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Laboratory Safety Laboratories have numerous elements that can cause injury, even if an individual is merely present in a laboratory as opposed to actively engaged in testing. Some of the most significant dangers for a typical geotechnical laboratory are listed here. Significant applies to either most harmful or most common. Most of these dangers are entirely preventable with education, some preparation, and common sense. The most dangerous items are listed first. Unlimited supply means that once an event initiates, someone must intervene to stop it. Sometimes a person besides the afflicted individual has to step in, such as with electrocution. Limited supply means that once an event initiates it only occurs once, such as a mass falling from a bench onto someone’s toe. Electricity (equipment, power supplies, transducers) — unlimited supply, no warning, could result in death. Observe appropriate electrical shut off and lock off procedures. Allow only professionals to perform electrical work. Dispose of equipment with damaged electrical cords rather than attempting to repair them. Do not expose electricity to water. Master proper grounding techniques. Fire (burner, oven, electrical) — unlimited supply, some warning, could result in death, injury, and significant loss of property. Do not allow burnable objects or flammable liquids near Bunsen burners. Do not place flammable substances in the oven. Dispose of equipment with damaged electrical cords rather than attempting to repair them. Review evacuation procedures and post them in a visible, designated place in the laboratory. Chemical reaction (acids mixed with water, mercury, explosions) — large supply, little warning, could result in death or illness. Proper training and personal protection is essential when working with or around any chemicals in a laboratory. Procedures for storage, manipulation, mixing, and disposal must be addressed. Mercury was once used in laboratories (such as in thermometers and mercury pressure pots) but is slowly being replaced with other, less harmful methods. Blood (HIV, hepatitis) — contact could result in illness or death. Proper personal protection measures, such as gloves, are required, as well as preventing the other accidents described herein. Pressure (triaxial cells, containers under vacuum) — air can have a large supply, little warning, could result in significant injury. Open valves under pressure or vacuum carefully. Inspect containing devices for any defects, such as cracks, which will cause explosion or implosion at a smaller pressure than specified by the manufacturer. Power tools and machinery (motors, gears, circular saw, drill) — can have large supply if no safety shutoff, could result in significant injury and release of blood. Proper procedures, protective gear, and attire are required, as well as common sense. Heat (oven racks, tares) — limited supply, could result in burn. Use protective gloves specifically designed for heat, as well as tongs to manipulate hot objects. Arrange procedures so that reaches are not required over or near an open flame. Sharp objects (razor blades, broken glass) — limited supply, dangers should be obvious, could result in injury and release of blood. Dispose of sharp objects using a sharps container. Mass (heavy pieces of equipment that fall) — limited supply but dangers can blend into background, could result in injury. Do not store heavy or breakable objects up high. Tripping, slipping, and falling hazards — limited supply but can blend into background, could result in injury. Do not stretch when trying to reach objects on shelves; instead, reposition to avoid overextension. Maintain a clear path in the laboratories. Put tools, equipment, and boxes away when finished. Clean up spills immediately and put up signage to indicate wet floors when necessary.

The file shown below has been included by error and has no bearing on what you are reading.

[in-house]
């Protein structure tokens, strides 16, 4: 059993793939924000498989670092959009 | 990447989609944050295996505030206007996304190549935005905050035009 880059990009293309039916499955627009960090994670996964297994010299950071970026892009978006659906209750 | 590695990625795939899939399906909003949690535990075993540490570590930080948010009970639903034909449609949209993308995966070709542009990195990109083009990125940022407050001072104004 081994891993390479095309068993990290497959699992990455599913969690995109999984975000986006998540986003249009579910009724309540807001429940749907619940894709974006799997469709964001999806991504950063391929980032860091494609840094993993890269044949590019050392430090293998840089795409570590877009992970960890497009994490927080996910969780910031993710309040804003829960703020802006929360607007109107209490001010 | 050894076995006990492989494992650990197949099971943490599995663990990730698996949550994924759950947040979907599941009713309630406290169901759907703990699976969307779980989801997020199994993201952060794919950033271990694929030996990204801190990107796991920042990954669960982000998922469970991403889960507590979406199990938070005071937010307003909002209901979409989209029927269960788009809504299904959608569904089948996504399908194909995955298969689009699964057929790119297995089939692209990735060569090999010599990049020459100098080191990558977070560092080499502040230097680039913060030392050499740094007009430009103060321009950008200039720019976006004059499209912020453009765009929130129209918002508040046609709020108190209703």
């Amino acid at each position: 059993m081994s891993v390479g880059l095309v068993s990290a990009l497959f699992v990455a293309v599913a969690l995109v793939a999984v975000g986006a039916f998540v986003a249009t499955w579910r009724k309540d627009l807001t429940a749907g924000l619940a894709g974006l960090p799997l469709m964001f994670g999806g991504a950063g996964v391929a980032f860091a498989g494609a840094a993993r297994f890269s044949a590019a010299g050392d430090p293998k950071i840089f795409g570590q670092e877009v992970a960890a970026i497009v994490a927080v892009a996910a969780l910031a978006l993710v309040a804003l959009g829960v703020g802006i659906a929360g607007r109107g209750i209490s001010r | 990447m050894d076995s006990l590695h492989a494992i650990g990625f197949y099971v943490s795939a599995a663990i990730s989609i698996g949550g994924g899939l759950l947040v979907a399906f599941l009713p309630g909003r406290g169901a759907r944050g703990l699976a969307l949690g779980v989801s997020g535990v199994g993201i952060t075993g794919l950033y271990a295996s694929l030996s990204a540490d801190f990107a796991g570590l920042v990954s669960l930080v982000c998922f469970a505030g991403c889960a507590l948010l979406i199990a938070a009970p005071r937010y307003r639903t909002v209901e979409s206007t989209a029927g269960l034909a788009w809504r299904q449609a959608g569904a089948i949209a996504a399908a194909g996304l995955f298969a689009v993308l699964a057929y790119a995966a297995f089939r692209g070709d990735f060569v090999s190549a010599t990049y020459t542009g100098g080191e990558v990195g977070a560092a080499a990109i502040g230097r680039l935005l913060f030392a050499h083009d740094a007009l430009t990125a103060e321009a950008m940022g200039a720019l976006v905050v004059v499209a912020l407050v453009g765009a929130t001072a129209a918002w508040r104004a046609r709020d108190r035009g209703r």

Particulates (silica dust, cement dust) — unlimited supply, could result in serious long - term illness. Use dust masks when working with dry soils and cement. Note that other considerations may be required, such as ventilation. Noise (sieve shaker, compressor, compaction hammer) — unlimited supply, could result in damage in the long - term. Use ear protection when presence is absolutely required near a noisy object, such as a compressor. A better solution is to have this type of equipment enclosed in a sound barrier or placed in another designated room away from people. Note that other considerations may be required for the machinery, such as ventilation.
Laboratories require safety training to prevent accidents from happening, and to provide instruction on how to minimize damage should these events occur. Proper attire must be insisted upon. The laboratory must also provide safety equipment, such as eye protection; ear protection; latex, vinyl, or other gloves; and dust masks. A designated chair of authority is essential to facilitating an effective laboratory safety program. Any person entering a laboratory must be made aware of the dangers lurking. In addition, it must be impressed upon persons working in the laboratory that organization and cleanliness are paramount to preventing unnecessary injuries. 2. TERMINOLOGY ASTM D653 Standard Terminology Relating to Soil, Rock, and Contained Fluids. a. “In situ” describes rock or soil as it occurs in the ground. This applies to water content, density, stress, temperature, chemical composition, and all other conditions that comprise the importance characteristics of the material. b. A sample is a portion of material selected and obtained from the ground or other source by some specified process. Ideally, the sample is representative of the whole. c. A specimen is a subset of a sample and is the specific soil prepared for and used for a test. A specimen is generally manipulated or altered due to the test process. d. “Undisturbed” is a very specific condition that signifies the in situ state of the soil. Literally taken, the adjective encompasses everything from temperature to stress to strain to chemistry. In concept, it can be used to describe samples or specimens, but as a practical matter it is impossible to remove material from the ground without causing some measurable disturbance. e. “Intact” is the preferred adjective to sample or specimen to signify that the material has been collected using state of the practice methods to preserve its in situ conditions commensurate with the testing to be performed. Describing material as “intact” acknowledges the fact that some disturbance has occurred during the sampling operation. This level of disturbance will depend on the method used to obtain the sample and the level of care used in the sampling operation. f. “Remolded” signifies modifying soil by shear distortion (such as kneading) to a limiting destructured condition without significantly changing the water content and density. A remolded sample is completely uniform and has no preferential particle structure. The mechanical properties at this limiting state are dependent on water content and void ratio. This is a terminal condition and from a practical perspective the completeness of remolding will depend on the method used to remold the material. g. “Reconstituted” describes soil that has been formed in the laboratory to prescribed conditions by a specified procedure. The fabric, uniformity, and properties of a reconstituted sample will depend on the method and specific details used to make the sample.